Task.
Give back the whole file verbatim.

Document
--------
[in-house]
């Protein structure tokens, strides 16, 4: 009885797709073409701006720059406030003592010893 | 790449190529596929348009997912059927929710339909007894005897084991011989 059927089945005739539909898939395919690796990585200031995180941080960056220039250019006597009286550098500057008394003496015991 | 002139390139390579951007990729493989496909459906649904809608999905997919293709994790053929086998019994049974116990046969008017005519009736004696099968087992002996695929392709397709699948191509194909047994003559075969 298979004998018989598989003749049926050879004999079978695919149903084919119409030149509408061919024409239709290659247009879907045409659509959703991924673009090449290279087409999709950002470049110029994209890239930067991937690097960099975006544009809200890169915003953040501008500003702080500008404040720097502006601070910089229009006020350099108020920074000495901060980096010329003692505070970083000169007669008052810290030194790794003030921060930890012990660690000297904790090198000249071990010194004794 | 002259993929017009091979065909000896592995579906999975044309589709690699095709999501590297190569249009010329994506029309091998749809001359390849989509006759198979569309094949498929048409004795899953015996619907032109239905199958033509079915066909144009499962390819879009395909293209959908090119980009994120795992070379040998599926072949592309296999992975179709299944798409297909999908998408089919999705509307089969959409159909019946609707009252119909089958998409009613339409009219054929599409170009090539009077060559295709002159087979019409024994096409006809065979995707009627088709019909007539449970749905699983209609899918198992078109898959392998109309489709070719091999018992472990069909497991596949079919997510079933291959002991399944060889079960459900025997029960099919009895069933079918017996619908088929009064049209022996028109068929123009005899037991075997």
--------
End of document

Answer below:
[in-house]
């Protein structure tokens, strides 16, 4: 009885797709073409701006720059406030003592010893 | 790449190529596929348009997912059927929710339909007894005897084991011989 059927089945005739539909898939395919690796990585200031995180941080960056220039250019006597009286550098500057008394003496015991 | 002139390139390579951007990729493989496909459906649904809608999905997919293709994790053929086998019994049974116990046969008017005519009736004696099968087992002996695929392709397709699948191509194909047994003559075969 298979004998018989598989003749049926050879004999079978695919149903084919119409030149509408061919024409239709290659247009879907045409659509959703991924673009090449290279087409999709950002470049110029994209890239930067991937690097960099975006544009809200890169915003953040501008500003702080500008404040720097502006601070910089229009006020350099108020920074000495901060980096010329003692505070970083000169007669008052810290030194790794003030921060930890012990660690000297904790090198000249071990010194004794 | 002259993929017009091979065909000896592995579906999975044309589709690699095709999501590297190569249009010329994506029309091998749809001359390849989509006759198979569309094949498929048409004795899953015996619907032109239905199958033509079915066909144009499962390819879009395909293209959908090119980009994120795992070379040998599926072949592309296999992975179709299944798409297909999908998408089919999705509307089969959409159909019946609707009252119909089958998409009613339409009219054929599409170009090539009077060559295709002159087979019409024994096409006809065979995707009627088709019909007539449970749905699983209609899918198992078109898959392998109309489709070719091999018992472990069909497991596949079919997510079933291959002991399944060889079960459900025997029960099919009895069933079918017996619908088929009064049209022996028109068929123009005899037991075997």